Many politicians use an autobiography as a way to market themselves and advance their political careers. It’s a familiar strategy:
- Governor Smith writes an autobiography.
- The Governor promotes the book on radio and TV talk shows, in magazines and podcasts. He hits the road for book signings.
- Governor Smith gets exposure for his next politician campaign.
It’s inevitable that some details in the book will be disputed. We’re seeing this in November of 2015 with Ben Carson in particular. In reality, these disputes have gone on for decades with politicians of both parties. Was the politician misleading us- or did he simply not remember the details when he wrote the book?
This reminded me of another question: do you remember why you made certain investments decisions? What was your original investment goal, anyway?
Where you were, where you are now
The answers to these investing questions are critical. The investment community spends a great deal of time telling consumers to set savings and investing goals- and that’s important. Some firms also talk about having a conversation with your investment advisor each year, which is also great. Oftentimes, this is positioned as an “annual checkup” or review.
But there are reasons why that annual review never takes place:
- The financial advisor doesn’t have a system set up to plan for reviews.
- The advisor asks clients if they want a review- and the customer declines
- You invest primarily on your own and don’t use an advisor.
How would your annual review go?
Let’s take action on that review right now. Take out a pen and a piece of paper (In grade school, my teachers always said: “A pen and paper”). Write down three reasons why you’re investing. Try to make it specific. Let’s assume that you’re 40 years old. You own a home and have young children. Here’s what you jot down:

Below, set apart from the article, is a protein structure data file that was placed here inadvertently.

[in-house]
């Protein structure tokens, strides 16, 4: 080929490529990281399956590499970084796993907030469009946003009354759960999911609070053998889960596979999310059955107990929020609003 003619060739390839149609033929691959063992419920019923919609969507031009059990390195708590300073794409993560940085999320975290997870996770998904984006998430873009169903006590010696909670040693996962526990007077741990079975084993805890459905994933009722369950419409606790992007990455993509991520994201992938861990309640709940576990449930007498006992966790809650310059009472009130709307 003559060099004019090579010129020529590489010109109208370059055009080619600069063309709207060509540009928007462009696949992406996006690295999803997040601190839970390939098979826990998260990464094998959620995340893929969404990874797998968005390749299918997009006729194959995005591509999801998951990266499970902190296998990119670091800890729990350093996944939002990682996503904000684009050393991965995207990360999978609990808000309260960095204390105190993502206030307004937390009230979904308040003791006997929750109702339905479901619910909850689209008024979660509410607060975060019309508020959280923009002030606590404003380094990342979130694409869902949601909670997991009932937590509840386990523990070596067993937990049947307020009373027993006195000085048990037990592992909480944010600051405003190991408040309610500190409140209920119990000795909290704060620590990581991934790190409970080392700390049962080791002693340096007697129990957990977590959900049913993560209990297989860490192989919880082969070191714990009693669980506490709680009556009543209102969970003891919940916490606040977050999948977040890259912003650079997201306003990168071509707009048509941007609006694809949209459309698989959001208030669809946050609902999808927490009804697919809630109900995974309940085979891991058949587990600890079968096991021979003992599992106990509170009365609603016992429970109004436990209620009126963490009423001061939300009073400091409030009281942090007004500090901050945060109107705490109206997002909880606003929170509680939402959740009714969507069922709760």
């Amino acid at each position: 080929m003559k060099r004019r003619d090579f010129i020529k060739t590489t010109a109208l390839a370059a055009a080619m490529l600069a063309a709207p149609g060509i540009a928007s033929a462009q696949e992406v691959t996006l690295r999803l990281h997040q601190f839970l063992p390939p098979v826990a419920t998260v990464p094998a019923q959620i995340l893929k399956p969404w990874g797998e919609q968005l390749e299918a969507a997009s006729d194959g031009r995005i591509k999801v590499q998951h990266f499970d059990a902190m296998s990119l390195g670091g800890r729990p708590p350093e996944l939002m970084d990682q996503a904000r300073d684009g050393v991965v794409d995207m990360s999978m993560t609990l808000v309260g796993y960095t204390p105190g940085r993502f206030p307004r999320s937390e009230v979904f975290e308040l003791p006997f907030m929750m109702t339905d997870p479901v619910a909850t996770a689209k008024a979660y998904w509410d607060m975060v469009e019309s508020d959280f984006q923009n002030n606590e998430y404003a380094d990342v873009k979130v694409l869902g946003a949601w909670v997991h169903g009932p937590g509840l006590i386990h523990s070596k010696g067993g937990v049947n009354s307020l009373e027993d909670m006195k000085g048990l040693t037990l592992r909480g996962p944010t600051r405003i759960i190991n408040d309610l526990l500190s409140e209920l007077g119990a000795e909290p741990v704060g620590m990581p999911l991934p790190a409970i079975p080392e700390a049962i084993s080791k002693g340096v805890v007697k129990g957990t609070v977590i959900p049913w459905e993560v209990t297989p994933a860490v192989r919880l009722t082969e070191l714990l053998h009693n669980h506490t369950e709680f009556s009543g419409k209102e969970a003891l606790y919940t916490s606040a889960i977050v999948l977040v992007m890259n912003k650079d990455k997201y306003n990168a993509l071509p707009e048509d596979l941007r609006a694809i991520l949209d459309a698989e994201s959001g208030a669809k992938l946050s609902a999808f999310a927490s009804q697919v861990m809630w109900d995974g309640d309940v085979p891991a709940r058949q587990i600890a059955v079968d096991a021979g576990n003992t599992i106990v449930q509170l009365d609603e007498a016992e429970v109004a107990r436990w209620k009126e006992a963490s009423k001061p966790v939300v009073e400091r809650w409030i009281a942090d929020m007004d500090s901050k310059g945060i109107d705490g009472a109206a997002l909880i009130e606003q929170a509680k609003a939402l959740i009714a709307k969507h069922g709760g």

- Pay off home by age 60
- Fund college for two children (9 years and 5 years old)
- Plan your personal finances to put 5% of your after-tax income in savings
- Take full advantage of your company’s matching program for funding retirement. You invest 3% into your retirement, and your employer matches it.
How’s it going?
If those are the goals, how’s it going? Now, some of that assessment is easy. You can certainly check your bank account and see if you’re meeting your savings goal. In the same way, you can review your retirement plan statements and verify the investing match.
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But let’s dig deeper. Your plan is not just about the total dollars going into investments. Planning should also include the specific investments you’re choosing. Let’s think about funding college education for children:
You can potentially take advantage of your state’s IRS Section 529 plan (or simply “529 Plan). These plans allow you to invest with some tax advantages. All good. But consider the investments you’re choosing with the plan.
If you’re children are young, you have a longer time horizon to invest for college- maybe 10 years or longer. Since the time horizon is longer, you might consider taking more risk by investing in equity securities. Stocks offer the potential for a higher gain. You’re taking more risk- but you have time to recover from any market downturns.
Getting back on track
If you’re not on track, your annual review is a great time to right the ship and straighten things out. I’ve written recently about several steps to take:
- Understand beta– and how beta impacts the volatility of your investments.
- Consider the objective of your mutual fund- and if the manager is making changes that are allowed, but change your fund’s performance.
- Think about the year-end impact of taxes
Mark your calendar
If you invest primarily on your own, conduct your own annual review. Simply mark your calendar or set up a reminder on your laptop or mobile device. Take a look at your investments at least annually. The review will help you stay on track and have peace of mind.
Have used any of these tools? I’d love to hear from you.
Author: Cost Accounting for Dummies, Accounting All-In-One for Dummies, The CPA Exam for Dummies and 1,001 Accounting Questions for Dummies
(website and blog) http://www.accountingaccidentally.com/
(you tube channel) kenboydstl
Image: Damien Smith, Towards the podium (CC BY-SA 2.0)